Mathematics and the Psychedelic Revolution
Thu, Feb 3, 2011
About the time that chaos theory was discovered by the scientific community, and the chaos revolution began in 1978, I apprenticed myself to a neurophysiologist and tried to construct brain models made out of the basic objects of chaos theory. I built a vibrating fluid machine to visualize vibrations in transparent media, because I felt on the basis of direct experience that the Hindu metaphor of vibrations was important and valuable.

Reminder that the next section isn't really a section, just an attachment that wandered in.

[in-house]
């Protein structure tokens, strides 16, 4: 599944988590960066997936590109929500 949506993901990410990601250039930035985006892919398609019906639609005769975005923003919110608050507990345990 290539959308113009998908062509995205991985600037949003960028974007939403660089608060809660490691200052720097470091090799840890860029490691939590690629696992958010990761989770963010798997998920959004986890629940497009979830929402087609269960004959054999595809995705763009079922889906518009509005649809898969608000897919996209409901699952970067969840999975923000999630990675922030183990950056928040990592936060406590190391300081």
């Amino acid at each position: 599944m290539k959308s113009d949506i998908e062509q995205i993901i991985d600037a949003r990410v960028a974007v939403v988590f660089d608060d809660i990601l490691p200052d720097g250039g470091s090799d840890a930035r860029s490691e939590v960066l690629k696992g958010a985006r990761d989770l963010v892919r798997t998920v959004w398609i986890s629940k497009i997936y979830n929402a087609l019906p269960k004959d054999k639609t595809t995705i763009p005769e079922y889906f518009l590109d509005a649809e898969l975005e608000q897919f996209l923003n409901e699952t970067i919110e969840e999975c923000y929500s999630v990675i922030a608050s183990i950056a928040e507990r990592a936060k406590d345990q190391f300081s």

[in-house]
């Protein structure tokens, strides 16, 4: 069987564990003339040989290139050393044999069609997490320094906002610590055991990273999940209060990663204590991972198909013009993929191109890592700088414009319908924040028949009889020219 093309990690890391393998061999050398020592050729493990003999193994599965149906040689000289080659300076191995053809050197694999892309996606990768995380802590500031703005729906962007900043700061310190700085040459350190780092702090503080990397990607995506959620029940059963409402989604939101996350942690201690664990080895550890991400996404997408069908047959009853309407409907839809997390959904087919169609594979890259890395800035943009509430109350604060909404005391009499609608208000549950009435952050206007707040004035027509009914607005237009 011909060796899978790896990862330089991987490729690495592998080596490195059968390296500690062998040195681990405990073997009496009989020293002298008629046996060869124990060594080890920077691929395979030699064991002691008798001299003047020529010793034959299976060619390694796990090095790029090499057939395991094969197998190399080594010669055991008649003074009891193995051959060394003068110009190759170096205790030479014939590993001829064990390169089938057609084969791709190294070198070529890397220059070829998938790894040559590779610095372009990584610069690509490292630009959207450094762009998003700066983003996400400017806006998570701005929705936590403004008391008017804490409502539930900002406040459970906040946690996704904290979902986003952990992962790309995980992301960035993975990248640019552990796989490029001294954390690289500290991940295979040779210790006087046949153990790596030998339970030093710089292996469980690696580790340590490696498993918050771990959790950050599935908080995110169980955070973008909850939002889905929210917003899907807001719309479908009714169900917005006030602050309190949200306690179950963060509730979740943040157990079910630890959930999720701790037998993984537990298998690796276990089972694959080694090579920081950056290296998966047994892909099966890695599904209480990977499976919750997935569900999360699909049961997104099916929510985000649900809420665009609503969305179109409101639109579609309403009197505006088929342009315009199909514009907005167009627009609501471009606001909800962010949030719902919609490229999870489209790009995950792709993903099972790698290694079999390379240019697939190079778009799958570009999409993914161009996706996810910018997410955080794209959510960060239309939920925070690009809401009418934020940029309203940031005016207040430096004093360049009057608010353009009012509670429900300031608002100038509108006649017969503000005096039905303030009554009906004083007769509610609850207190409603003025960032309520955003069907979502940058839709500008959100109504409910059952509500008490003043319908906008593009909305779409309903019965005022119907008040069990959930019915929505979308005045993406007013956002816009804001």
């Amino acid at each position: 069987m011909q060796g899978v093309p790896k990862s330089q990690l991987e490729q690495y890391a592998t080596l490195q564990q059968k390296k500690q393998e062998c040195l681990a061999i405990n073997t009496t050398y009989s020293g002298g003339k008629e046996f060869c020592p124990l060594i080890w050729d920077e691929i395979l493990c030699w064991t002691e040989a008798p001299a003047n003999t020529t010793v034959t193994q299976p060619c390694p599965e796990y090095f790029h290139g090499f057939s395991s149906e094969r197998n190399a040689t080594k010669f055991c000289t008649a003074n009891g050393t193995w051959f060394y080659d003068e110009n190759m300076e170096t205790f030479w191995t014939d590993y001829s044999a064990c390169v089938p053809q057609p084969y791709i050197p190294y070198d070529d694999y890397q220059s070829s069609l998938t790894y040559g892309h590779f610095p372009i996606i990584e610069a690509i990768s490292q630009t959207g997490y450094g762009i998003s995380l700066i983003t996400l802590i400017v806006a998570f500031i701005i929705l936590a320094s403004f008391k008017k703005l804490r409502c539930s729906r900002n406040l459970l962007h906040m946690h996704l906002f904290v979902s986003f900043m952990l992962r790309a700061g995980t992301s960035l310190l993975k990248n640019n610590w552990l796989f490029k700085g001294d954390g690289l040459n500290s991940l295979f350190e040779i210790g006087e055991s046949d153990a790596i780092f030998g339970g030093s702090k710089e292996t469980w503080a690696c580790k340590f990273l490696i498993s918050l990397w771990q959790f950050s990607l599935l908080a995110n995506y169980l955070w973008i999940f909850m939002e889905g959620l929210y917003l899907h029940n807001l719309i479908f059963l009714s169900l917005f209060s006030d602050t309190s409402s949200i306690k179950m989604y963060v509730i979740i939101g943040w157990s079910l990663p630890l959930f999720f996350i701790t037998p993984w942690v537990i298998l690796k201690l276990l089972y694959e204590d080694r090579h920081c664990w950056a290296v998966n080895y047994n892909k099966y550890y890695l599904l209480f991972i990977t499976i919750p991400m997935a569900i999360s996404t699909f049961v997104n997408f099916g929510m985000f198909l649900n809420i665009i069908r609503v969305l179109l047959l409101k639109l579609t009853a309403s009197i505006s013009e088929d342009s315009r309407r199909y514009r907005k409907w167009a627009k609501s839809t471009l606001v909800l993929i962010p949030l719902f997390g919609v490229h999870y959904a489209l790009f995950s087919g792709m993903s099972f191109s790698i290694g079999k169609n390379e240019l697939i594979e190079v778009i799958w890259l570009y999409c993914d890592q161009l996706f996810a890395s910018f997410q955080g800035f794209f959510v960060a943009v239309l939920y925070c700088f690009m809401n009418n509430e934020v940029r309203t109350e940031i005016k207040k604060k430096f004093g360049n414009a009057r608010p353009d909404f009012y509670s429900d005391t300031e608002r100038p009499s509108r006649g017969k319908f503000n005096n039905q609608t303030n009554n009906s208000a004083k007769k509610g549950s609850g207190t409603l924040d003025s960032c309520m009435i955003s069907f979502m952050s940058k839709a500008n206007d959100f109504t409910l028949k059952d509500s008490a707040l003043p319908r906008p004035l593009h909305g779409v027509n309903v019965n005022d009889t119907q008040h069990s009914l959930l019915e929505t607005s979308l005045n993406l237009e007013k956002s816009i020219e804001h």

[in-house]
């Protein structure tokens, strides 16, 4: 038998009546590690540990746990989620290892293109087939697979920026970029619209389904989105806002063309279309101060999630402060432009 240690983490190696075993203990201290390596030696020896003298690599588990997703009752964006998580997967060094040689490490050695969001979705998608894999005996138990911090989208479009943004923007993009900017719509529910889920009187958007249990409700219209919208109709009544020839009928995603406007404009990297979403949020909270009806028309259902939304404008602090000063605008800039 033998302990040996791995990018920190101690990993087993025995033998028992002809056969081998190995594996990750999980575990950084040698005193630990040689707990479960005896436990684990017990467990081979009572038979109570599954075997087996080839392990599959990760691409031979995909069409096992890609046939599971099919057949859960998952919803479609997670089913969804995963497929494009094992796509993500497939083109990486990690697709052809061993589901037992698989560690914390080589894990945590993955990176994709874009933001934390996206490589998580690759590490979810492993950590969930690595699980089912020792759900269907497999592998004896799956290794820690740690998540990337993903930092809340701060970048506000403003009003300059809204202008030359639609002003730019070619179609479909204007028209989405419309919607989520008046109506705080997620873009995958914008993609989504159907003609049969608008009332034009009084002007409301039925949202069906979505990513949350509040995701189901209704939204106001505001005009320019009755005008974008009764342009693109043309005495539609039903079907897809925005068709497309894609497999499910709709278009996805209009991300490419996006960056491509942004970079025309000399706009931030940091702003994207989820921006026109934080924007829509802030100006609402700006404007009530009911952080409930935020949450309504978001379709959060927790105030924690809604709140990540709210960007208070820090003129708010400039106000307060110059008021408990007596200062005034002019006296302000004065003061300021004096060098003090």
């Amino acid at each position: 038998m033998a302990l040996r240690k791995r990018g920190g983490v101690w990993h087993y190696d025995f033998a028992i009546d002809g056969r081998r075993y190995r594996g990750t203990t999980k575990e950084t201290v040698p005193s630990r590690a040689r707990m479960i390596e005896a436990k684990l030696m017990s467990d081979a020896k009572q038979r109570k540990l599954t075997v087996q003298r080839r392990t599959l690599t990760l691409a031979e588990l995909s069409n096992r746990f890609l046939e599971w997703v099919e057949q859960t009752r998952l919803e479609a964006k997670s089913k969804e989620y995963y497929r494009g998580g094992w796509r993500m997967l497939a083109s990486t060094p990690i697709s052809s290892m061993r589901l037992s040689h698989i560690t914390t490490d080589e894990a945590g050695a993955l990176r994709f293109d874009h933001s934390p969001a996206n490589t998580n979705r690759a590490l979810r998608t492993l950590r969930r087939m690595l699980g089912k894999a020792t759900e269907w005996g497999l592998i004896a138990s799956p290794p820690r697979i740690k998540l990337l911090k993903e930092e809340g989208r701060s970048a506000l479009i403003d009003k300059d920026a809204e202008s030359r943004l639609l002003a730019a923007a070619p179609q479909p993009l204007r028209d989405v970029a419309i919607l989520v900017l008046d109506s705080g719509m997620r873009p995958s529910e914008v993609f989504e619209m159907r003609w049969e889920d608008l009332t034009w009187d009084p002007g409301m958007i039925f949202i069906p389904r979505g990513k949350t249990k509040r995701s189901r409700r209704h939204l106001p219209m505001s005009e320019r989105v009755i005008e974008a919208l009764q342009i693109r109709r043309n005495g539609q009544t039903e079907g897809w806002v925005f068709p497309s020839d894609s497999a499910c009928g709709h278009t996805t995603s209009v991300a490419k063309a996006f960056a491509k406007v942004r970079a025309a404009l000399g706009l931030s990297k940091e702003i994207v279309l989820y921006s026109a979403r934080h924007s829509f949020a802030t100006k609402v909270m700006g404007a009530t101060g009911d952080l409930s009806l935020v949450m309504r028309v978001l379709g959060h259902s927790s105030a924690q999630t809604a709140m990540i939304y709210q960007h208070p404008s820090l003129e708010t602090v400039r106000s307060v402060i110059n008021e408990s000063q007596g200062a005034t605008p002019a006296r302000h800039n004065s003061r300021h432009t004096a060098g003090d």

Neuromodeling is interesting because you can identify that the model is correct by knowing yourself. Of course, there is just a small intersection between the two types of knowledge there. The brain has some of that physics simulation engine in it. Some of the rules can be bent without effort and limits. Now you tell me does that sound important? Or, are the spontaneous and strong, unchallengeable occurrences more important on the mental plane? I think that the ability of explorers to process the information in their heads and in the heavy-burden regions has stopped their process of stimulating the spontaneous physics in the mental space.